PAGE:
“I’m starting a small business in Wisconsin, what do I need to do!?”

There must be a million questions going through your head when you decide to officially create your new small business. Don’t let them overwhelm you! Follow our 5 step guide below, or contact one of our business attorneys to do the hard work for you!


1. Incorporate your Small Business

Before beginning to operate a small business, a corporation, or limited liability company, you must select an entity.

Which type of entity you pick will depend on the circumstances of the business and its owners.

Why you ask? An entity must be established in order to shield owners from the liabilities of the entity, and to obtain favorable tax treatment, among other benefits.

If you find yourself wondering, “What entity should I choose for my small business?” set up a meeting with one of our small business attorneys, they can easily guide you towards the right entity for your particular business.

Entity Taxation

2. Don’t Forget to Patent or Trademark Intellectual Property

If your product is new or distinguishable from your competitors or you have brand recognition or a logo that garners goodwill, don’t lose this value by failing to patent and/or trademark your product. Without intellectual property protection, competitors may manufacture and sell your product or use similar trade names and logos in order to usurp the goodwill you’ve generated.

3. Follow Corporate Formalities

If you have taken the time and effort to incorporate your business to shield shareholder or member liability, among other benefits, make sure the company is treated as a separate and distinct entity, and not a mere extension of the shareholders or members.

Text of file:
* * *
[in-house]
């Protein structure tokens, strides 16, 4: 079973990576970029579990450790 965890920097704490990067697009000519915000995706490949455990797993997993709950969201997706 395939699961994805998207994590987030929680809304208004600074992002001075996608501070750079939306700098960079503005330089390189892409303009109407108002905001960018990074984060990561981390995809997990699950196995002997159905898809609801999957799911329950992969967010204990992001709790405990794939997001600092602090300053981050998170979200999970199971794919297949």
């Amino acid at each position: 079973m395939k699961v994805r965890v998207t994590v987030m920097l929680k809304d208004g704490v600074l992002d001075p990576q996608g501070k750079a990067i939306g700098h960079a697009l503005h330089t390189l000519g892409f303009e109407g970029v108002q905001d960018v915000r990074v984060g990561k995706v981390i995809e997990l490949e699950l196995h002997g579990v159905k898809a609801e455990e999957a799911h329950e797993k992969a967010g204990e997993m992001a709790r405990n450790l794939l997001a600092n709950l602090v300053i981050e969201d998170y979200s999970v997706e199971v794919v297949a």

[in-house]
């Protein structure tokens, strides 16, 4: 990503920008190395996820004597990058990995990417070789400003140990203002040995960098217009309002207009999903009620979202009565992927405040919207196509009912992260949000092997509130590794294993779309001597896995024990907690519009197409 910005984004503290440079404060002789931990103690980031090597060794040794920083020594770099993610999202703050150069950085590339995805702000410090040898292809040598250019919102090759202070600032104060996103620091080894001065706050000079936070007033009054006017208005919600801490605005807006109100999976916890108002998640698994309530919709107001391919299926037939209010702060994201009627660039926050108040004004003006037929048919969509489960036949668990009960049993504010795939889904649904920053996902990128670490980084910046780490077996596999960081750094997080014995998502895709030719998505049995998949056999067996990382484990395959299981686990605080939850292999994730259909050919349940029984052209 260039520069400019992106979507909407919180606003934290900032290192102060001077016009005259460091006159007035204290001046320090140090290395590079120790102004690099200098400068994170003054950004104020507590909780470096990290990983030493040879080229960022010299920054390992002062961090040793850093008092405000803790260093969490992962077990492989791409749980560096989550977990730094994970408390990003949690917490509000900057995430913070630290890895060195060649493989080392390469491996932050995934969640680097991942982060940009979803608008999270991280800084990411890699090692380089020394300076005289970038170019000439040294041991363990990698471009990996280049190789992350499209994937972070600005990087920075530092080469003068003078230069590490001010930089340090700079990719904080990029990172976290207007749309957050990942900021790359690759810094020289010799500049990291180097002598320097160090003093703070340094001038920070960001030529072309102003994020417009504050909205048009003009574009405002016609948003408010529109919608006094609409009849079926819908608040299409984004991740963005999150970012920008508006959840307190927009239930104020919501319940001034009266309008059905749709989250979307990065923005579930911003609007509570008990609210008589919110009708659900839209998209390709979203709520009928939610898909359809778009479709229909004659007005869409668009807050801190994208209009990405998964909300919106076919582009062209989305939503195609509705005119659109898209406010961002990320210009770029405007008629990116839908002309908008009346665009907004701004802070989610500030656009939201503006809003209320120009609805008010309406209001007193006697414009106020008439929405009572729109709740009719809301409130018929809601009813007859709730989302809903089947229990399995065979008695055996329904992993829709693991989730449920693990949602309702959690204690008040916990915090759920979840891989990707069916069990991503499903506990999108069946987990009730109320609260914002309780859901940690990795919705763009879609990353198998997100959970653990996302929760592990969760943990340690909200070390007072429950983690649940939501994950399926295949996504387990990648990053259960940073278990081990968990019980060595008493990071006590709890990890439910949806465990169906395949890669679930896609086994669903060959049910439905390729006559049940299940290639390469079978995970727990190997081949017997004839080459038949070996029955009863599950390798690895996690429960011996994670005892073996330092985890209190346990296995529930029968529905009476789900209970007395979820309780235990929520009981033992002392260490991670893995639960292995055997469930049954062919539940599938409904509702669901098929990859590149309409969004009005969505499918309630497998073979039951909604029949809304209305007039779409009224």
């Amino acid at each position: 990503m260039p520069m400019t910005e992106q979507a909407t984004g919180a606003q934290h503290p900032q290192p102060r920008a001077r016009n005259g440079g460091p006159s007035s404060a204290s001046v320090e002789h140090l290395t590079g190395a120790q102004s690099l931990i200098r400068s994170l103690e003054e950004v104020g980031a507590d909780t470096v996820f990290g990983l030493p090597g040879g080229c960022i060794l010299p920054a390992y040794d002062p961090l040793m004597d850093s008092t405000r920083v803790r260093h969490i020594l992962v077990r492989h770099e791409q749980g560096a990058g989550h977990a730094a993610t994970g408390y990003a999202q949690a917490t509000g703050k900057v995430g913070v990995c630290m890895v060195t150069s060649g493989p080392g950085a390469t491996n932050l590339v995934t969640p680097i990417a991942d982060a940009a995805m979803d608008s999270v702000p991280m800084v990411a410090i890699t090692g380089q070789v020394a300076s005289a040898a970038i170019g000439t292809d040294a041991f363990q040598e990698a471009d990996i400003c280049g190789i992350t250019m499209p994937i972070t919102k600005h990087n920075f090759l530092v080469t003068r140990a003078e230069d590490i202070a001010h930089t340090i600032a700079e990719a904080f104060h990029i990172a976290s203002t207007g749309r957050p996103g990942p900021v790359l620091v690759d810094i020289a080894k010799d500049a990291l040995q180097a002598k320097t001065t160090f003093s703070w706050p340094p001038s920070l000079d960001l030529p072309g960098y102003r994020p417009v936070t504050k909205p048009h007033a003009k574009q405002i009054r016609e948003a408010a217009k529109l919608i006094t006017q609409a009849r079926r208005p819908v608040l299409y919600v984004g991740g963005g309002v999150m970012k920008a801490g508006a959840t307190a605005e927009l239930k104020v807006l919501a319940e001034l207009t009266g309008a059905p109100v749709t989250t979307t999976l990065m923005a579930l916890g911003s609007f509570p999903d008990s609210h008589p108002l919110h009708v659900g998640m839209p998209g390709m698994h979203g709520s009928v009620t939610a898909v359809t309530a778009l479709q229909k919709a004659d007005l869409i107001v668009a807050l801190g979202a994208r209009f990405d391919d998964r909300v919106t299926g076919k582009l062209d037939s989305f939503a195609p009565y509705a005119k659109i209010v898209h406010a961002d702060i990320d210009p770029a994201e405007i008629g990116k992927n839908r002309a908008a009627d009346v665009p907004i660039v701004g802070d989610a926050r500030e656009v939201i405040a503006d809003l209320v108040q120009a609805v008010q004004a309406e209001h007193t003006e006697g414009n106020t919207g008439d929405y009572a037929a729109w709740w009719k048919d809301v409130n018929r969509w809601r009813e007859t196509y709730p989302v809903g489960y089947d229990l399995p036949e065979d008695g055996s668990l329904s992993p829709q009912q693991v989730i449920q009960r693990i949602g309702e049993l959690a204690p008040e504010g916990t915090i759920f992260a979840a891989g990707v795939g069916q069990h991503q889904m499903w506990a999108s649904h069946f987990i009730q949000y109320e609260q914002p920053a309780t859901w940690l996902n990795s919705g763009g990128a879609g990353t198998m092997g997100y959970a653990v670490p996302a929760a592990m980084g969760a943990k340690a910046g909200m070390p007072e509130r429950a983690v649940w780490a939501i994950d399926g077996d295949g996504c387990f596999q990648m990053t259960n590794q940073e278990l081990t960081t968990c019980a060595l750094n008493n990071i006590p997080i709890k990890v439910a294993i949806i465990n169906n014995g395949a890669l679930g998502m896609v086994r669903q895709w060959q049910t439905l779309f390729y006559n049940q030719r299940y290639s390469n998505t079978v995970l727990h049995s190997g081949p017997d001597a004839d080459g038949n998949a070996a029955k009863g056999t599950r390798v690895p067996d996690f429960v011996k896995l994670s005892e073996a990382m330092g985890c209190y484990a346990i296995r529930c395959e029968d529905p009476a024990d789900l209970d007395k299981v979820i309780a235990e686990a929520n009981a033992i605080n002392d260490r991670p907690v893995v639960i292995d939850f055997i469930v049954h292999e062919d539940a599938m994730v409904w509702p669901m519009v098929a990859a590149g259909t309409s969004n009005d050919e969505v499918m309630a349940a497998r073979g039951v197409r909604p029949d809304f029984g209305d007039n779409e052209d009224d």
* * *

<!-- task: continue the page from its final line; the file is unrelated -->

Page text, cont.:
Under Wisconsin law, an owner may be liable for the entity’s debts under the doctrine “piercing the corporate veil” if the owner uses the company as a mere façade for his or her personal dealings and/or fails to follow corporate formalities, such as having distinct personal and business bank accounts and maintaining annual meetings minutes.

4. Don’t Forget About a Shareholder or Operating Agreement

Shareholder and operating agreements describe and govern the relationship among business owners, along with the owners’ rights and duties.

Although owners begin small businesses with the best intentions, disagreements with the operation of the business may arise and relationships between owners may sour.

Make sure you have a shareholder or operating agreement in place to avoid uncertainty as the business changes and grows, or in the event of an owners’ death or disability. Also make sure that these documents are valid by having them drawn up or looked over by a business attorney. The last thing you want is to find yourself in a pickle due to a non enforceable agreement!

5. Hire a Business Attorney

With the many laws of today numerous things can easily (and unknowingly) get overlooked!

A business attorney will help burgeoning small business owners with the following (just to name a few):

  • determine which type of entity is right for them and their business,
  • prepare corporate filings and operating agreements,
  • advise of the need for intellectual property protection,
  • draft and implement employee policies,
  • and serve as general business counsel during the early stages of the business’ operations.

While you can take on these tasks on yourself, having a business attorney will give you peace of mind of knowing that documents are completed properly and in legal accordance to your state’s regulations.

This is what we do day in and day out! Let one of our Green Bay business attorneys help your small business mitigate risk and prepare a plan for success today. Give us a call to schedule your appointment today: 920-499-5700

If you are starting your own small business contact a business attorney at Gerbers Law today to guide you on the road to success (920) 499-5700.

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